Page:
The second step of the three step process must be an evaluation of whether the protected activity was a substantial or motivating factor in the school board's decision to discharge the plaintiff. See Mt. Healthy City School District Board of Education, supra. The Supreme Court in Mt. Healthy explained:

The constitutional principle at stake is sufficiently vindicated if such an employee is placed in no worse a position than if he had not engaged in the conduct. A borderline or marginal candidate should not have the employment question resolved against him because of constitutionally protected conduct. But that same candidate ought not to be able, by engaging in such conduct, to prevent his employer from assessing his performance record and reaching a decision not to rehire on the basis of that record, simply because the protected conduct makes the employer more certain of the correctness of its decision.

429 U.S. at 285-86, 97 S. Ct. at 575-576. See also Monsanto, 674 F.2d at 999-1000. The plaintiff clearly asserts, through affidavits *978 and other exhibits, that she was discharged at least to a large extent because of her "outspokenness." Therefore, she has satisfied the second step of the analysis for summary judgment purposes.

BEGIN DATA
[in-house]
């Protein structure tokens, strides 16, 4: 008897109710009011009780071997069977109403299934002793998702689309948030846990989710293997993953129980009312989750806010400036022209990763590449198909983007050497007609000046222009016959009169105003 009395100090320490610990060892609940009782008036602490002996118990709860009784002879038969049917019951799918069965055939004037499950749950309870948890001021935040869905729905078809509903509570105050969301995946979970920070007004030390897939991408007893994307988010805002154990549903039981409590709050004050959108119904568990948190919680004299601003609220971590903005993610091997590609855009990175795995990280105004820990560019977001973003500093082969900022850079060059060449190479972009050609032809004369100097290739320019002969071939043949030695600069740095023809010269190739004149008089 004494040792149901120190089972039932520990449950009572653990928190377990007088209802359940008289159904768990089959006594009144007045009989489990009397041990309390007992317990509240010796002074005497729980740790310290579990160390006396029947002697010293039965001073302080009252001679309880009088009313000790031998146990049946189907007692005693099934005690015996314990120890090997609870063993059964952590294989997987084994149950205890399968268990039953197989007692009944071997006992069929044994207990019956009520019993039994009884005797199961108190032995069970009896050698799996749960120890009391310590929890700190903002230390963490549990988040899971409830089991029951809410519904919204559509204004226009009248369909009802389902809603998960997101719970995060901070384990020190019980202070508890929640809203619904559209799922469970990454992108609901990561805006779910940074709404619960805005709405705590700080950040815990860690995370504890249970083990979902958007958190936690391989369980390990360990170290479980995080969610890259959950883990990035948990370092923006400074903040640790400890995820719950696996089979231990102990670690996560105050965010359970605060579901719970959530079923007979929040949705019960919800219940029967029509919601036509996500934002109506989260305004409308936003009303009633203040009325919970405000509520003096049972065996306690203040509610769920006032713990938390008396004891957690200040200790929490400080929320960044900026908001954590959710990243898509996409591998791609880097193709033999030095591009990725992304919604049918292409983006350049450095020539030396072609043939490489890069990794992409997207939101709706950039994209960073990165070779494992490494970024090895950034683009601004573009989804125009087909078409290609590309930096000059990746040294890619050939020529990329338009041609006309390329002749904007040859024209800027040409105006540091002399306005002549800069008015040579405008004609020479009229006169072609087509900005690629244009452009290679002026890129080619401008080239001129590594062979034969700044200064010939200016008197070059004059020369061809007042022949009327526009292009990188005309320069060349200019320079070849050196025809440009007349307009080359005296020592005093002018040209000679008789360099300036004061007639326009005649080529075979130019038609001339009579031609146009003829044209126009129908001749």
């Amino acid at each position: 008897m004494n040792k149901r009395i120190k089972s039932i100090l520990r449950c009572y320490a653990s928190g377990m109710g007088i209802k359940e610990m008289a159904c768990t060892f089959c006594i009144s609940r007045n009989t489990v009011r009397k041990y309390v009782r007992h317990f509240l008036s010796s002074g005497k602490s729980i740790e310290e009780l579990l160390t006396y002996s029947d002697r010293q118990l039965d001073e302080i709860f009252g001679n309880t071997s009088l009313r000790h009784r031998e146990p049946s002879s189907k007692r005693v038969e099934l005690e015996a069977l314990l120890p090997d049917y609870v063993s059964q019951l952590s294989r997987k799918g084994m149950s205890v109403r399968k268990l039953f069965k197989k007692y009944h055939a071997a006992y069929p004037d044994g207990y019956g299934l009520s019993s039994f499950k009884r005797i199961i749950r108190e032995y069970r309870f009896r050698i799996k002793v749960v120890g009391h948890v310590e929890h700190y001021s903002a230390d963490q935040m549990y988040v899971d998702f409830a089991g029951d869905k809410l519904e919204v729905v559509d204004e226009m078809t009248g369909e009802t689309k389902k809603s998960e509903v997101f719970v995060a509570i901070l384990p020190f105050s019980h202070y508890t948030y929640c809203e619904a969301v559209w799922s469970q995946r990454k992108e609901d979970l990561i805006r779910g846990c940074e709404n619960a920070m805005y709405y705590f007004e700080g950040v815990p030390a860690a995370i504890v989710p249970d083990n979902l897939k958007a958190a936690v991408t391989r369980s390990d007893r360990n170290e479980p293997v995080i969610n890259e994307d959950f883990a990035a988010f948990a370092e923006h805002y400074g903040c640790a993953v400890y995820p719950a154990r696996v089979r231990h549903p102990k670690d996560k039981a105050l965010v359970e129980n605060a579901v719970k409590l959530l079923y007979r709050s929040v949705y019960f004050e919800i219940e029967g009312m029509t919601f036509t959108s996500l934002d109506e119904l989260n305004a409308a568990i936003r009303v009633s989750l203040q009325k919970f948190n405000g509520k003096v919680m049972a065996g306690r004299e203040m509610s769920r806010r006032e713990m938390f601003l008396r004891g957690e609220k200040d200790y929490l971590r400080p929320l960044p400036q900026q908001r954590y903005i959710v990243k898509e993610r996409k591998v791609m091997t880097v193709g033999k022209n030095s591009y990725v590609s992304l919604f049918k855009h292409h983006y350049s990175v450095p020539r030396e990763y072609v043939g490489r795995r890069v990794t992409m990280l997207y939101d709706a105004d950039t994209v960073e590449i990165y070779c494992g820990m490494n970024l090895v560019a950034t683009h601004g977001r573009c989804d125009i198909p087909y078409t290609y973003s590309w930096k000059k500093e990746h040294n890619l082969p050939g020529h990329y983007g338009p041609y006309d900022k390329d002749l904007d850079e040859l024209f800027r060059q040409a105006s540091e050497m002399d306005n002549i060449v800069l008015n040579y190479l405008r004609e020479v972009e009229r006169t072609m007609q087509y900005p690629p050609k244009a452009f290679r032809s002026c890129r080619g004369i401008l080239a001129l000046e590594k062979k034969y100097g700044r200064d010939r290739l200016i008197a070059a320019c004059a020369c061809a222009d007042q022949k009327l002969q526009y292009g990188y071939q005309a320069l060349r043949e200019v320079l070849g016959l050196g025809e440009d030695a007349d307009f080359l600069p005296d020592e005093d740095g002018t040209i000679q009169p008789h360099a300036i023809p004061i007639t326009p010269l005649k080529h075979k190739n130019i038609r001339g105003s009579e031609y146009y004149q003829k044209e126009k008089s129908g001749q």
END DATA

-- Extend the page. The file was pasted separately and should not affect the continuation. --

Pursuant to the last step in the analysis, the defendants have argued that Mrs. Gobla's discharge on the grounds of insubordination would have taken place even in the absence of any protected conduct. The record reveals that the reason given for plaintiff's termination was a long series of violations of the school rules. The plaintiff; on the other hand, argues that it was simply because of her "outspokenness" that she was discharged; that other teachers who had engaged in a substantial number of the same minor violations of the rules as she were not dealt with in the same manner. Consequently, a dispute appears to exist as to whether plaintiff, in fact, would have been terminated regardless of any constitutionally sheltered conduct. Since the resolution of the First Amendment issue depends upon a multitude of disputed facts, some of which may or may not be deemed relevant as the trial progresses, a motion for summary judgment on the question of protected speech cannot be granted.


Plaintiff also alleges that she was sexually harassed and/or discriminated against by Defendant-Principal Geffert. This began in December, 1973, according to plaintiff and continued at least until October of 1977. Principal Geffert flatly denies the comments that plaintiff alleges were made. Nevertheless, plaintiff persists in her claim that she may pursue a remedy pursuant to 42 U.S.C. § 1983.[3]